How to add compile sources to juce modules in 4.2?


#1

we have core code inside a juce module which is difficult to group in cpp files because it depends on libraries like Boost and CGAL which cause a lot a redefinitions and other issues. In the old module system we would put in the juce_module_info all our compile sources like

 "compile":         [{"file":"juce_icarus.cpp"},
  					{"file":"geom/NTMeshTree.cpp"},
					{"file":"geom/bvh/FastBVH.cpp"},
  					{"file":"geom//bvh/BvhBBox.cpp"},
  					{"file":"geom/NTTrimTextiles.cpp"},
  					{"file":"geom/NTBoundingBox.cpp"},
  					{"file":"geom/Curvature.cpp"},
					{"file":"geom/NTOverhangAnalysis.cpp"},
					{"file":"geom/NTUnitGenerator.cpp"},
					{"file":"geom/NTTrimLattice.cpp"},
					{"file":"geom/NTCurveTrimmer.cpp"},
					{"file":"geom/NTRandomPtsOnMesh.cpp"},
					{"file":"geom/NTGeometry2D.cpp"},
					{"file":"geom/NTSnapLinesToLines.cpp"},
					{"file":"geom/NTUnitManager.cpp"},
					{"file":"geom/NTUnitStats.cpp"},
					{"file":"geom/NTGeometry3D.cpp"},
					{"file":"geom/NTSolid.cpp"},

Is there any way to do something like this in the new module system? Right now it seems I can only add cpps that start with the module name, and are in the root folder.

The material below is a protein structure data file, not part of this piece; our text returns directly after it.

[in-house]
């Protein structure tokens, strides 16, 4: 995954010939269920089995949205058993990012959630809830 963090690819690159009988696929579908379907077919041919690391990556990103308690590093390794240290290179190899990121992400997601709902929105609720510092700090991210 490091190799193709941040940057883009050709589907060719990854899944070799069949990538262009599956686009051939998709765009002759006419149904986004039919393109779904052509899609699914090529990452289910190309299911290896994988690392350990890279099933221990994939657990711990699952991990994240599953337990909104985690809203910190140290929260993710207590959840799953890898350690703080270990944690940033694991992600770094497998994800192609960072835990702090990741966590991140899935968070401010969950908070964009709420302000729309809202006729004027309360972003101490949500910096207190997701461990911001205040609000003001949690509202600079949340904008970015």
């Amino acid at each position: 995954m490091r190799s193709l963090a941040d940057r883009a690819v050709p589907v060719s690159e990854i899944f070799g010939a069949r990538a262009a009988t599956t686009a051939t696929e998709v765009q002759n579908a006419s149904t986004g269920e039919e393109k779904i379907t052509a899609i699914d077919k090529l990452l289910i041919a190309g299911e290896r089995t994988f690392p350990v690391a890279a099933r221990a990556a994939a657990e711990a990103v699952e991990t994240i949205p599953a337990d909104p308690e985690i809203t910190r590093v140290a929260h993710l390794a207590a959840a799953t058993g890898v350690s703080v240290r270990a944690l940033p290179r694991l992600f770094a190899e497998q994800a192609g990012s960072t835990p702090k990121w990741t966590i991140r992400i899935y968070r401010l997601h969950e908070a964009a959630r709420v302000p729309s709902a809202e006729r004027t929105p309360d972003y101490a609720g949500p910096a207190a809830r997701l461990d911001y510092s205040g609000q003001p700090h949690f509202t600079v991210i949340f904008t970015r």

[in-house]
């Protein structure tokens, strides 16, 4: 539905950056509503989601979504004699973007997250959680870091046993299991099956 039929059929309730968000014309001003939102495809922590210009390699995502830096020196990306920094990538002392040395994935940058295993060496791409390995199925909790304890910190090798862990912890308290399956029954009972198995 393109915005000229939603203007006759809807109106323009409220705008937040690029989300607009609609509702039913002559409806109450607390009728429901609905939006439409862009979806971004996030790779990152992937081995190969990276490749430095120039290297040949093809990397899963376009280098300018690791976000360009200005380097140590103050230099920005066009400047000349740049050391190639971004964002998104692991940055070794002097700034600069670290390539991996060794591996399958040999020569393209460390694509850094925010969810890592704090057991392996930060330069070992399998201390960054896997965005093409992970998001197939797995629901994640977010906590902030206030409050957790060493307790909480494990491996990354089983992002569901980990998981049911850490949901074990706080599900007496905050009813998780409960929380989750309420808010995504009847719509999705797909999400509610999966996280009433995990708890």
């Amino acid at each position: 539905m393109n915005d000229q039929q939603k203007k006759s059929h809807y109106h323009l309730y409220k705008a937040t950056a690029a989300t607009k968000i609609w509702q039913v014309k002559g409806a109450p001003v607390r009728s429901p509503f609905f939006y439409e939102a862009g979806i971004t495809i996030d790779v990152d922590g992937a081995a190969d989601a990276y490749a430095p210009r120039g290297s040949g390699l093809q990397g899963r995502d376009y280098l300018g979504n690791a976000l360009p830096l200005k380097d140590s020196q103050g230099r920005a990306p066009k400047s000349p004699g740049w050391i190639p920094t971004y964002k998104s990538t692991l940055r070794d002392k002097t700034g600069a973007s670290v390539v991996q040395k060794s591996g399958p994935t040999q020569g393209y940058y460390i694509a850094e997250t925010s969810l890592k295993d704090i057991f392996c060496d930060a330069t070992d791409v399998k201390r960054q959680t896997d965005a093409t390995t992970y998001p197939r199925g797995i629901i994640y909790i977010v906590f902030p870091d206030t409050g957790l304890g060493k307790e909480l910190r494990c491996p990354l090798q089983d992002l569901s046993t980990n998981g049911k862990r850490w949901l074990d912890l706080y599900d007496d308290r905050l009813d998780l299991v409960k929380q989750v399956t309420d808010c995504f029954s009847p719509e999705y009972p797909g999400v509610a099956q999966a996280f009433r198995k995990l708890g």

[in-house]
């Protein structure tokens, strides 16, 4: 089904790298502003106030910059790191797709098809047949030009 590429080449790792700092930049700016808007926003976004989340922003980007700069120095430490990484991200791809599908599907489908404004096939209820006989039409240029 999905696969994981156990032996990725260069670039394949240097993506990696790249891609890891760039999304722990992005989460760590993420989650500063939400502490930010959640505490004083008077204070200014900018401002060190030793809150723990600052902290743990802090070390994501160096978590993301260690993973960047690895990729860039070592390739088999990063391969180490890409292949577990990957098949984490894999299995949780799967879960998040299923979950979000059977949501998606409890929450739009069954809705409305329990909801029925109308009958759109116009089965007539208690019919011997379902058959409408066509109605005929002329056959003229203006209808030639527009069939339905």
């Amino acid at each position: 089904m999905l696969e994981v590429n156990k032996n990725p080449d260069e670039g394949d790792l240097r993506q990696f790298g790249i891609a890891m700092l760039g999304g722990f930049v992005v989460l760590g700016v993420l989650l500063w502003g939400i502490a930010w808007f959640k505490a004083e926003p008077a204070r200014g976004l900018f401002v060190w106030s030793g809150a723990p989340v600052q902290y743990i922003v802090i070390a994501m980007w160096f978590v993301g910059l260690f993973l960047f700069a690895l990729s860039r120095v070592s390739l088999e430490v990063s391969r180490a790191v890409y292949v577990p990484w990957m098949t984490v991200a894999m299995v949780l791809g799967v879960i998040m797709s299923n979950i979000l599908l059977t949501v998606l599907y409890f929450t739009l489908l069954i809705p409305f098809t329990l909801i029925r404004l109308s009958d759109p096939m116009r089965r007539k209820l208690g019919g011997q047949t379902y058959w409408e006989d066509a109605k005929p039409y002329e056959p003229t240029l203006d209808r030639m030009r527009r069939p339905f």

#2

Yeah, the point of that is to make it obvious from the folder structure which files need to be compiled, rather than this being knowledge that’s hidden away inside the config.

At a guess from what you’ve got there, I’d expect that you could probably include all those cpp files from a single master cpp file in the root folder, which will simplify things and also speed up your compilation a lot.


#3

But thats thing, putting them in one cpp file causes compile errors. and the errors have to do with Boost code, which we dont want to change. Also for compile speed I think only clean builds are faster. Making a small one line change, would now have to recompile a bigger file.


#4

Bigger files make very little difference to compile speed. The thing that slows you down is having many compile units which all include the same headers (in particular the boost headers).

If you’re using boost, then definitely the best plan would be to have a single cpp which includes boost once, and then includes all your own code. And obviously keep boost out of your module’s public header files so that other code doesn’t have to indirectly include it.


#5

Ok thanks, I think I have this figured out